About a week ago I saw a infomercial for a free seminar entitled Teach Me To Trade. I went to their website, and signed up. I love these free seminars. Last night I went to the seminar which started at 6pm at a local hotel. Knowing I might not have a chance to eat for a while, I stopped at McDonalds, and grabbed a quick burger. The hotel had parking, but it cost $7. The heck with that. I parked at the parking lot near the library which would cost a maximum of $4, and was only a couple block walk.
I arrived at about 5:40pm, but the doors were open. There was a registration table, but the only people there were attendees. There was a sign on the table saying that audio or video recording was not allowed (supposedly due to copyright). But that always make me think that they don’t want people to have evidence that might be presented in court about promises or representations that had been made before people plunked down their money. There was a sign by the door that said the room was reserved for “Whitney Education Seminar 11am-11pm”. Whitney Education? Was this seminar tied to Russ Whitney who puts on real estate seminars?
Once inside, the Teach Me To Trade “training” began. Actually there was very little “training”…more of a sales pitch. The main speaker Andy Tanner was introduced. He was a tall friendly kind of guy. An out-of-shape ex-basketball player who apparently now owns some snowmobile dealerships.
He started off talking about goals, and risk, and quickly moved into talking about retirement. He talked about problems with social security, and pension plans. SCARE TACTICS! He told us about his own start in investing buying mutual funds. He bought different funds including the New Perspective Fund, and the Janus Mercury Fund. He later found they were basically the same as the S&P 500, and NASDAQ index funds, except more expensive. Interesting the graphs he showed of various funds were from around 2001-2002 showing the values go up, and then back down, maybe trying to plant a subliminal suggestion that you will not make any money in funds. He pointed out that investment companies are looking out for themselves and not for their investors. He suggested that if you are paying investment companies to pick stocks for funds, that they should pick stocks that wont go down. [Ummmm…almost all stocks went down around 2001-2002…it happens.]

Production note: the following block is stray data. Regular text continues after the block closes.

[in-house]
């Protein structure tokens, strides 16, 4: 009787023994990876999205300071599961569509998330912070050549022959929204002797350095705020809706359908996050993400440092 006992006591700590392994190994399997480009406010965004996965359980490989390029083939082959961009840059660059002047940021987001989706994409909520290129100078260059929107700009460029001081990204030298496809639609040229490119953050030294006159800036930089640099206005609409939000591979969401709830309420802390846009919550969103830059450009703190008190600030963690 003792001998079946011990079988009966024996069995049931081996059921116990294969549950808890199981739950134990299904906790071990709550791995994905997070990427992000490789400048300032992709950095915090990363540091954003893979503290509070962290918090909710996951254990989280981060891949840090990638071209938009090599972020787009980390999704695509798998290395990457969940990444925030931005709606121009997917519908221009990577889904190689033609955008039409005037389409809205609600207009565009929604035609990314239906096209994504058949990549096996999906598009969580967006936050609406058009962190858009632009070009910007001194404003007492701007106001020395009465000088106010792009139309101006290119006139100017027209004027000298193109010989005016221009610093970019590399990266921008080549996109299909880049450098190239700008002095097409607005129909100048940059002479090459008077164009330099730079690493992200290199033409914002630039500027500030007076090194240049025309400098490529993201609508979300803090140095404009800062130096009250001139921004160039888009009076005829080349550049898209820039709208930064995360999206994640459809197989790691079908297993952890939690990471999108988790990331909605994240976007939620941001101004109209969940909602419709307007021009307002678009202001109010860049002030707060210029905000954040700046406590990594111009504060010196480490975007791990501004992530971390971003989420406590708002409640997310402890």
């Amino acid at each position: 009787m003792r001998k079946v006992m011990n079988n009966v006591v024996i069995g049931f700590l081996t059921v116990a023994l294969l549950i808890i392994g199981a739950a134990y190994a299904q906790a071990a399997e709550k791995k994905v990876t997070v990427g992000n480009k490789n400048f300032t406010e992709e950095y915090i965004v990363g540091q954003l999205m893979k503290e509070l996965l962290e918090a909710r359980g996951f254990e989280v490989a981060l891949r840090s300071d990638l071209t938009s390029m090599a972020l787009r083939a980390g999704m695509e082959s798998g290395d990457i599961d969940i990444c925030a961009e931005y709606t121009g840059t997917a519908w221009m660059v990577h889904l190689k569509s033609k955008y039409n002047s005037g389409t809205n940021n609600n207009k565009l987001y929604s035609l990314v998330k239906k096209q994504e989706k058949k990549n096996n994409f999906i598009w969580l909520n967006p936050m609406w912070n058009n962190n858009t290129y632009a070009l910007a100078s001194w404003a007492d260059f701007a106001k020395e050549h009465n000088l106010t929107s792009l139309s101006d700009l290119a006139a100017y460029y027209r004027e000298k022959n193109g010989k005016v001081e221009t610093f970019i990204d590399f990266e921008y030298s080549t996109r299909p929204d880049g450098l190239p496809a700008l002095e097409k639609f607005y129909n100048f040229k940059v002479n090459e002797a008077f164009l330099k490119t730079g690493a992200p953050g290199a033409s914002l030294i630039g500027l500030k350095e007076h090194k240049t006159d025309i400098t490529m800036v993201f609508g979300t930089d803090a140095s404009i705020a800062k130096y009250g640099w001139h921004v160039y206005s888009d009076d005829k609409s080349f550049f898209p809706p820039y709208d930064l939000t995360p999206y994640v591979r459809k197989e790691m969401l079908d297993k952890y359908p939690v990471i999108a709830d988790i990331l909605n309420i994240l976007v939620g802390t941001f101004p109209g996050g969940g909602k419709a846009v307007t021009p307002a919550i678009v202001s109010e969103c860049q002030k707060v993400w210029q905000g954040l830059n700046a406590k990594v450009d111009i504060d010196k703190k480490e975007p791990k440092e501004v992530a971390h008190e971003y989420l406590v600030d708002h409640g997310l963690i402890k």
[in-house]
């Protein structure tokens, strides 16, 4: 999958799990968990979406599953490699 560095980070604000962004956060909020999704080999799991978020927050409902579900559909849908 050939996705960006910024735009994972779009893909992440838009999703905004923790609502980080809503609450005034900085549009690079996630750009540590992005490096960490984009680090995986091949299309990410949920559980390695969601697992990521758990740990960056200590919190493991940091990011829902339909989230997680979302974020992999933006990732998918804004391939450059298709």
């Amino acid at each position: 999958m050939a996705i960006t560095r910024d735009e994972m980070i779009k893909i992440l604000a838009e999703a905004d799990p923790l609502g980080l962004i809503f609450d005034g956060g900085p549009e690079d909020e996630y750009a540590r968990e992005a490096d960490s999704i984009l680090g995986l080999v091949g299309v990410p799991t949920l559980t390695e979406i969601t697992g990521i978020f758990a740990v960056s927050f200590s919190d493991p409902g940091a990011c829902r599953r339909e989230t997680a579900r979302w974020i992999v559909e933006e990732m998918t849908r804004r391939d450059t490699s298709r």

He trashed on 401k plans, and returned to the fact that pension plans are going away. He spent a significant amount of time trashing institutions, suggesting that individual investors can do better.
He showed so more graphs of individual companies (including Enron) from around 2001-2002 showing the stocks tanking, and questioning why the institutions would have bought such companies. He then brought the fact that most funds don’t even beat the market.
There were some quotes from Peter Lynch, and Warren Buffet suggesting individuals can do better than the big funds. He doesn’t mention that neither of these guys advocates STOCK TRADING! Both of these guys advocate buying stocks in solid companies and HOLDING them!
Then he showed some example where someone invests $1000 into a fund at a young age, and holds it for 65 years. The fund supposedly returns 8% (kind of low since the market has averaged about 10% in the long run). He ends up making a lot of money. But the fund company charges him 2.5% for expenses. (2.5%? Who charges that much? Why not buy an index fund that returns 10%, and charges around .25%?) Anyway, supposedly that drops his earnings to 5.5%. But somehow the investment company manages to make more money with their 2.5% fees, than he does with his 5.5% returns. I never figured out the math behind that.

Continued in part 2